OK, my latest RAGE Gauge is in, and it’s not pretty. What’d you expect me to say? Dissatisfaction with the direction of America is at lows not usually met EVER. Gun sales are up probably due to gun control legislation being pushed even after the Supreme Court’s recent pro-gun decision. Employment is up. If you want a job, you can get one. Gold hasn’t moved much, probably because of dollar strength (for now) and rising rates. Remember, this is a competition between asset classes. All in all, not a great feel to be kind.
On the rough and tumble streets of Newport, RI, it’s busy but not crazy busy like it was during Covid. The number of families renting/buying during that time was incredible. Real estate prices are still hot mainly because real estate’s about supply, and you can count the available inventory in the area on one hand. Some restaurants are understaffed, but the primo ones are in good shape. But good luck trying to get a reservation.
If you’re planning a trip to New England, be sure to carve out some time to come see me in Newport. I had the pleasure of meeting with clients from Colorado yesterday who rent for a month on the Cape. They did some offshore tuna fishing off Chatham when the bite was on. Big time. Trolling a spread was the way to go.
Action Line: Stocks aren’t cheap, but if you’re investing in dividends and have a five-year window, at least you’re getting paid to be an owner. Bond ladders are the way to go as we’re seeing 4%+ yields. If you need help constructing a bond ladder, let me know. Remember, in times like these, it’s hard to catch a falling knife. Hang in there. This could take a while.
Originally posted on Your Survival Guy.
Rich Grandchild, Poor Grandchild
Originally posted November 29, 2019.
This is one of my favorite investment pieces by the late Richard Russell:
Rich Man, Poor Man
By Richard Russell
The most popular piece I’ve published in 40 years of writing these Letters was entitled, “Rich Man, Poor Man.” I have had dozens of requests to run this piece again or for permission to reprint it for various business organizations.
Making money entails a lot more than predicting which way the stock or bond markets are heading or trying to figure which stock or fund will double over the next few years. For the great majority of investors, making money requires a plan, self-discipline and desire. I say, “for the great majority of people” because if you’re a Steven Spielberg or a Bill Gates you don’t have to know about the Dow or the markets or about yields or price/earnings ratios. You’re a phenomenon in your own field, and you’re going to make big money as a by-product of your talent and ability. But this kind of genius is rare.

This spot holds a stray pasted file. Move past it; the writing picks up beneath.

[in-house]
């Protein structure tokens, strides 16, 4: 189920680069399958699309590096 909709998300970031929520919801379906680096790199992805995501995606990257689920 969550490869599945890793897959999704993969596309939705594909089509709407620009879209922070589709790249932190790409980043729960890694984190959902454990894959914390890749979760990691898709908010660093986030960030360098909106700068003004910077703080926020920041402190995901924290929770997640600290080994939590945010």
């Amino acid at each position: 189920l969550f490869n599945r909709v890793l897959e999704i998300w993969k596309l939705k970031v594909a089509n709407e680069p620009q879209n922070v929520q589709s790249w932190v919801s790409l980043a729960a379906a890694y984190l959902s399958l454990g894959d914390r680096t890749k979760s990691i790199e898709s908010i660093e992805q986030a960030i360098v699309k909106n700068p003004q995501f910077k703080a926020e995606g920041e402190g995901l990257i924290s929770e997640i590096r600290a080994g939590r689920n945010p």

For the average investor, you and me, we’re not geniuses so we have to have a financial plan. In view of this, I offer below a few items that we must be aware of if we are serious about making money.
Rule 1: Compounding: One of the most important lessons for living in the modern world is that to survive you’ve got to have money. But to live (survive) happily, you must have love, health (mental and physical), freedom, intellectual stimulation — and money. When I taught my kids about money, the first thing I taught them was the use of the “money bible.”
What’s the money bible? Simple, it’s a volume of the compounding interest tables.
Compounding is the royal road to riches. Compounding is the safe road, the sure road, and fortunately, anybody can do it. To compound successfully you need the following: perseverance in order to keep you firmly on the savings path. You need intelligence in order to understand what you are doing and why. And you need a knowledge of the mathematics tables in order to comprehend the amazing rewards that will come to you if you faithfully follow the compounding road. And, of course, you need time, time to allow the power of compounding to work for you. Remember, compounding only works through time.
But there are two catches in the compounding process. The first is obvious – compounding may involve sacrifice (you can’t spend it and still save it). Second, compounding is boring — b-o-r-i-n-g. Or I should say it’s boring until (after seven or eight years) the money starts to pour in. Then, believe me, compounding becomes very interesting. In fact, it becomes downright fascinating!
In order to emphasize the power of compounding, I am including this extraordinary study, courtesy of Market Logic, of Ft. Lauderdale, FL 33306. In this study we assume that investor (B) opens an IRA at age 19. For seven consecutive periods he puts $2,000 in his IRA at an average growth rate of 10% (7% interest plus growth). After seven years this fellow makes NO MORE contributions — he’s finished.
A second investor (A) makes no contributions until age 26 (this is the age when investor B was finished with his contributions). Then A continues faithfully to contribute $2,000 every year until he’s 65 (at the same theoretical 10% rate).
Now study the incredible results. B, who made his contributions earlier and who made only seven contributions, ends up with MORE money than A, who made 40 contributions but at a LATER TIME. The difference in the two is that B had seven more early years of compounding than A. Those seven early years were worth more than all of A’s 33 additional contributions.
This is a study that I suggest you show to your kids. It’s a study I’ve lived by, and I can tell you, “It works.” You can work your compounding with muni-bonds, with a good money market fund, with T-bills or say with five-year T-notes.